3 Rookie Mistakes in International Communication
Here at InMotion, we specialize in communication across all channels. The digital age has seen the number of those channels multiply and their reach widen, providing almost instantaneous global communication. How can top professionals navigate this uncharted territory? Is there a wrong way approach it? We’ve compiled the three most common rookie mistakes that we’ve seen people make. Steer clear of these to become a cosmopolitan pro.
Spelling. Did you know that the variations of the English language go beyond accents? While grammar, punctuation, and spelling can vary from region to region, English is typically divided into the two broad categories of North American and British. Each have their own spelling. We love Oxford’s handy guide to spelling conversions, featuring some go-to rules like changing -ize to -ise. No one expects you to abandon the spelling that you have learned, but before jumping to “fix” the spelling in a document from a British colleague, check that it’s not just a variation.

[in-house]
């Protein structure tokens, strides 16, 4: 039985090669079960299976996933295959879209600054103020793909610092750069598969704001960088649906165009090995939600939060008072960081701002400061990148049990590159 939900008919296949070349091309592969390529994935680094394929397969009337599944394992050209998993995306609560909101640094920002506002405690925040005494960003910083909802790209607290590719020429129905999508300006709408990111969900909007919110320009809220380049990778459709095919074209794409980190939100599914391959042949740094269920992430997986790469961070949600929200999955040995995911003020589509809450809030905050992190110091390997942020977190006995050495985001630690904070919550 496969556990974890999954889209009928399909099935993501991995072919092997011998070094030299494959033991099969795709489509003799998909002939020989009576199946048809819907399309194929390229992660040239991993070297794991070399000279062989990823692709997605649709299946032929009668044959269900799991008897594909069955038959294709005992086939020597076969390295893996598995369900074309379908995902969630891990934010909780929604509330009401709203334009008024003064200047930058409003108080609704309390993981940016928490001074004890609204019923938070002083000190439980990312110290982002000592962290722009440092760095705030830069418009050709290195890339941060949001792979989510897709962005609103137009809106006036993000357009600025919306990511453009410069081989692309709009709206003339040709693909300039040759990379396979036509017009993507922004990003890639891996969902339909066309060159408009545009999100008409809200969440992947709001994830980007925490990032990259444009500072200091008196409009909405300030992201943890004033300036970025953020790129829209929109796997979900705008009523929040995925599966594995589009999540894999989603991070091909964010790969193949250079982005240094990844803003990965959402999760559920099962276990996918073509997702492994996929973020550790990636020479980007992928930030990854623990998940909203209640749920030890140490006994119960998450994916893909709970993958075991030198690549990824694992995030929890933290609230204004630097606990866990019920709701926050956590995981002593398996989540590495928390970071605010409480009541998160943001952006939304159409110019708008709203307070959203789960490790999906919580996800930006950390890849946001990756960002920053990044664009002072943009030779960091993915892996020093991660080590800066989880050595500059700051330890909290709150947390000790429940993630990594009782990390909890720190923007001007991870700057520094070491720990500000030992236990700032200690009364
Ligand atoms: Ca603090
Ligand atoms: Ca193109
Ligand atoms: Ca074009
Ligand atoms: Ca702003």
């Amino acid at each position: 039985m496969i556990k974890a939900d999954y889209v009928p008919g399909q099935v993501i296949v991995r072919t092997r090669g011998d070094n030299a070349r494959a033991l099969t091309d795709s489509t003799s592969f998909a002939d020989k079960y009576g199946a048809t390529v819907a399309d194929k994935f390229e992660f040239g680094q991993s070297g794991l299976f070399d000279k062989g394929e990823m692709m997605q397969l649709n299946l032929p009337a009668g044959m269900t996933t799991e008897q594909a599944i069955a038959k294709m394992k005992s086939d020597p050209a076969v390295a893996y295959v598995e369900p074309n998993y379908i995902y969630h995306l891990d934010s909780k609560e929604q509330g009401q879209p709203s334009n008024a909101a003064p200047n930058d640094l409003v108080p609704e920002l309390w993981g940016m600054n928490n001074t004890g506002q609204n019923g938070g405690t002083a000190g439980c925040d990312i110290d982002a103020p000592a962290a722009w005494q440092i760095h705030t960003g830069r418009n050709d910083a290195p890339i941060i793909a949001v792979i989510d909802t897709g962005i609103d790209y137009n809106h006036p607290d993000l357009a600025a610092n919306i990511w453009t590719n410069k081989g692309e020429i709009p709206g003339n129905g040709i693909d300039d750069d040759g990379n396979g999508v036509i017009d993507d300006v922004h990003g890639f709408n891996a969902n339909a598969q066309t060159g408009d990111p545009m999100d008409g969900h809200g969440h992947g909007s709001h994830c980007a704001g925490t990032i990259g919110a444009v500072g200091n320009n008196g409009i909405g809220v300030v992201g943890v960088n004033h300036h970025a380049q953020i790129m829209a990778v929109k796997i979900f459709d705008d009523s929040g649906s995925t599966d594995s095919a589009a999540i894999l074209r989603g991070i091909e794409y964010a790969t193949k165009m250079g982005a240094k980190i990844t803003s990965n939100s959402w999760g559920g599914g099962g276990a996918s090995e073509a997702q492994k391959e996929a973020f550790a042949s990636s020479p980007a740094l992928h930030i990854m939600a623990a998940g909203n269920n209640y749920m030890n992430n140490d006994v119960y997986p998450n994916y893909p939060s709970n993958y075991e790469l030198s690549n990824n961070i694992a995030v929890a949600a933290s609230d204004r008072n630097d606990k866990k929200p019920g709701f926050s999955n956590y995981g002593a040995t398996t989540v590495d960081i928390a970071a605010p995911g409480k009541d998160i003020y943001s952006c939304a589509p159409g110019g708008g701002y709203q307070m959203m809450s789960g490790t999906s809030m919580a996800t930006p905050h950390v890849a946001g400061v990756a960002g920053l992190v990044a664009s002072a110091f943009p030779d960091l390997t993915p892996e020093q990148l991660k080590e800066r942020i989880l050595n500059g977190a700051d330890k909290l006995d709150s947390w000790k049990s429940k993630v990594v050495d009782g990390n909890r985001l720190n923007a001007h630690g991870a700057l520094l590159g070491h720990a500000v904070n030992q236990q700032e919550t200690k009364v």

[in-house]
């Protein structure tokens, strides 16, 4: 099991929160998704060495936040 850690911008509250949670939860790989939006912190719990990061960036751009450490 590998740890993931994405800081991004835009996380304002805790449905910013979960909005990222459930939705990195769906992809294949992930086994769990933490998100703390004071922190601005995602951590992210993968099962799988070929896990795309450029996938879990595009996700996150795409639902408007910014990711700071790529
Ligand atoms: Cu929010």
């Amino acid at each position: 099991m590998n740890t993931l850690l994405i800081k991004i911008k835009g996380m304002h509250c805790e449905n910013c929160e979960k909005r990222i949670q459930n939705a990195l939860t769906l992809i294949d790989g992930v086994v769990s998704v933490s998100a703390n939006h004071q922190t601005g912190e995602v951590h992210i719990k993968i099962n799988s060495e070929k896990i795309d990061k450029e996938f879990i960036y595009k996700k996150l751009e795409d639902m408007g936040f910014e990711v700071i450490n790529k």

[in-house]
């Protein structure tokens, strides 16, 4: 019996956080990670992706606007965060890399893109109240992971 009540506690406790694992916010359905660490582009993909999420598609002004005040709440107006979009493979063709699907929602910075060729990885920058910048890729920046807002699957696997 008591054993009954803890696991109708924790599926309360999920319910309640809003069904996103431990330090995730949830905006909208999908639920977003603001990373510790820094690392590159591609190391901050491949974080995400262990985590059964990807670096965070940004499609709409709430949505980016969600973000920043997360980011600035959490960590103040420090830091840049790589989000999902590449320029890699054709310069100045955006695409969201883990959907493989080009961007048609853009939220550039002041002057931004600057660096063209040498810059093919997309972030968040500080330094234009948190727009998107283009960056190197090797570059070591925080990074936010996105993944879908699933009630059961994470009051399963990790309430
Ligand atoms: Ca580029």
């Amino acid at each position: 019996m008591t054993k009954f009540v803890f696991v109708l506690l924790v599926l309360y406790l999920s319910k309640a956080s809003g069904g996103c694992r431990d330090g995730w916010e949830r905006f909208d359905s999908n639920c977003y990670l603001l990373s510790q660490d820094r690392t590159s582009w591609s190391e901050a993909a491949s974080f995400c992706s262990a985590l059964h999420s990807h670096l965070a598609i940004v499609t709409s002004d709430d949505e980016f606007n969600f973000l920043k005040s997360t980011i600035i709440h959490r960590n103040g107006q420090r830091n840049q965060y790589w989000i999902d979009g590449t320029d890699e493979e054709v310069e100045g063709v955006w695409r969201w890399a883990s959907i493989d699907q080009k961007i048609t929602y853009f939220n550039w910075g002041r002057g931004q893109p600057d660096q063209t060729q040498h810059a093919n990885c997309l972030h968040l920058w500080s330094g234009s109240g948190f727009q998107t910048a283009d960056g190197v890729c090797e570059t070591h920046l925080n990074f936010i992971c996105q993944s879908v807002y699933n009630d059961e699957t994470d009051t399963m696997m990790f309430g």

Time & Date Formats. In the United States, we write our dates as month/day/year. For instance, today it is 09/18/17. However, most other places in the world would write today’s date as 18/09/17, using the day/month/year format. When setting an appointment with an international contact, or whenever dates come up in general (i.e. talking about a timeline or deadline), write out the entire date, such as September 18, 2017. While this can be frustrating, it can potentially save you from an awkward misunderstanding.
Small talk. Discussed frequently in our #FindMeIn series, small talk is a stable of business etiquette in many places throughout the world, so don’t forget to exchange some light conversation before getting to business. This accounts for emails, as well, so include a short paragraph asking about the weekend before diving into the topic at hand.